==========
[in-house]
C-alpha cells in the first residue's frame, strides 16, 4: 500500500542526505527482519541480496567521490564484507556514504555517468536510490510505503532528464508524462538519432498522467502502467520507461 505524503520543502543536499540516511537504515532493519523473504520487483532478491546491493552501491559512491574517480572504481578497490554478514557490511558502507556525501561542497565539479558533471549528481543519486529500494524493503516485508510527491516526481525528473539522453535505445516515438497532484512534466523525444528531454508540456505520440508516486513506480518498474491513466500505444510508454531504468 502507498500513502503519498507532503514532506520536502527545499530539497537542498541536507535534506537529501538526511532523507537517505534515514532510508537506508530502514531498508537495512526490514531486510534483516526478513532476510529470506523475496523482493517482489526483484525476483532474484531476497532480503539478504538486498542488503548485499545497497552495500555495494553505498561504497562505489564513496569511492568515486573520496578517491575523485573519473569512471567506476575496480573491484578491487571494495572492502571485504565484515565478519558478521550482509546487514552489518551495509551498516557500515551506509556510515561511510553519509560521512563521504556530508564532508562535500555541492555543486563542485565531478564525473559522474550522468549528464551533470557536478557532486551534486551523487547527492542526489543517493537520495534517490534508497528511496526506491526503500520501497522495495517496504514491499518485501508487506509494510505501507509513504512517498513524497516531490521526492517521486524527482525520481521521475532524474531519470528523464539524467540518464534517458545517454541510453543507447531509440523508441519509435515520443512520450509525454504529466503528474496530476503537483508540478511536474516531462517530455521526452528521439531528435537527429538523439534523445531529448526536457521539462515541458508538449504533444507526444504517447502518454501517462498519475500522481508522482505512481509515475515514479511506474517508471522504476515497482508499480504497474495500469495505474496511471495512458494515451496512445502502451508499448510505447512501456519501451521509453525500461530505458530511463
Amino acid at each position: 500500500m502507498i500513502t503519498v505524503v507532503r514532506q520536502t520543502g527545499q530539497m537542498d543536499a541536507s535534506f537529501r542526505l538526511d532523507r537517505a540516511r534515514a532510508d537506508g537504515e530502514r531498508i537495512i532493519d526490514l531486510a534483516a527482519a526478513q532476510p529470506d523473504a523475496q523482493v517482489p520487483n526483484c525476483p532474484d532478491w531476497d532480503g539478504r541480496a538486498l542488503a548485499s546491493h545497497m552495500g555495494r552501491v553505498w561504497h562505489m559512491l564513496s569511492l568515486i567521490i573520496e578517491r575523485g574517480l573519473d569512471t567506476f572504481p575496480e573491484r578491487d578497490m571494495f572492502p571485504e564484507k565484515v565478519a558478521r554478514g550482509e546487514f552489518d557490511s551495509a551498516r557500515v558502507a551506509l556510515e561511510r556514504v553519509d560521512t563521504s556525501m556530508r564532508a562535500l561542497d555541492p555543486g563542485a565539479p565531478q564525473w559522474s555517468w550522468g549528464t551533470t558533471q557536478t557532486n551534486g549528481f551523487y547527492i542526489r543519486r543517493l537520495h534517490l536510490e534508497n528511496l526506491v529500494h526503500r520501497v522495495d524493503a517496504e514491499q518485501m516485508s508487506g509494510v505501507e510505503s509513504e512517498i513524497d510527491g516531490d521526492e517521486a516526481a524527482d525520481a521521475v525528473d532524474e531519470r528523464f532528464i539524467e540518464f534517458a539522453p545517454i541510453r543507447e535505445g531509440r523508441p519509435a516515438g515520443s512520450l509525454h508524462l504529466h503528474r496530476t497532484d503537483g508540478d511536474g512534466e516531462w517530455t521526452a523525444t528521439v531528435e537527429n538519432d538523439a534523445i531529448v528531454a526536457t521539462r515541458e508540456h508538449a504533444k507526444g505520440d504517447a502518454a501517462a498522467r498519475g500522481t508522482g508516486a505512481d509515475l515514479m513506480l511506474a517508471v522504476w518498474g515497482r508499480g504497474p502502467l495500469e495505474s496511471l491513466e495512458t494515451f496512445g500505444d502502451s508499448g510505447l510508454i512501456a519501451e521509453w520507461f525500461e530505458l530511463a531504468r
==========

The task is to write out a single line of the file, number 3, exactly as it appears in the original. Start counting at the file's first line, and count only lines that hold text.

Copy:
Amino acid at each position: 500500500m502507498i500513502t503519498v505524503v507532503r514532506q520536502t520543502g527545499q530539497m537542498d543536499a541536507s535534506f537529501r542526505l538526511d532523507r537517505a540516511r534515514a532510508d537506508g537504515e530502514r531498508i537495512i532493519d526490514l531486510a534483516a527482519a526478513q532476510p529470506d523473504a523475496q523482493v517482489p520487483n526483484c525476483p532474484d532478491w531476497d532480503g539478504r541480496a538486498l542488503a548485499s546491493h545497497m552495500g555495494r552501491v553505498w561504497h562505489m559512491l564513496s569511492l568515486i567521490i573520496e578517491r575523485g574517480l573519473d569512471t567506476f572504481p575496480e573491484r578491487d578497490m571494495f572492502p571485504e564484507k565484515v565478519a558478521r554478514g550482509e546487514f552489518d557490511s551495509a551498516r557500515v558502507a551506509l556510515e561511510r556514504v553519509d560521512t563521504s556525501m556530508r564532508a562535500l561542497d555541492p555543486g563542485a565539479p565531478q564525473w559522474s555517468w550522468g549528464t551533470t558533471q557536478t557532486n551534486g549528481f551523487y547527492i542526489r543519486r543517493l537520495h534517490l536510490e534508497n528511496l526506491v529500494h526503500r520501497v522495495d524493503a517496504e514491499q518485501m516485508s508487506g509494510v505501507e510505503s509513504e512517498i513524497d510527491g516531490d521526492e517521486a516526481a524527482d525520481a521521475v525528473d532524474e531519470r528523464f532528464i539524467e540518464f534517458a539522453p545517454i541510453r543507447e535505445g531509440r523508441p519509435a516515438g515520443s512520450l509525454h508524462l504529466h503528474r496530476t497532484d503537483g508540478d511536474g512534466e516531462w517530455t521526452a523525444t528521439v531528435e537527429n538519432d538523439a534523445i531529448v528531454a526536457t521539462r515541458e508540456h508538449a504533444k507526444g505520440d504517447a502518454a501517462a498522467r498519475g500522481t508522482g508516486a505512481d509515475l515514479m513506480l511506474a517508471v522504476w518498474g515497482r508499480g504497474p502502467l495500469e495505474s496511471l491513466e495512458t494515451f496512445g500505444d502502451s508499448g510505447l510508454i512501456a519501451e521509453w520507461f525500461e530505458l530511463a531504468r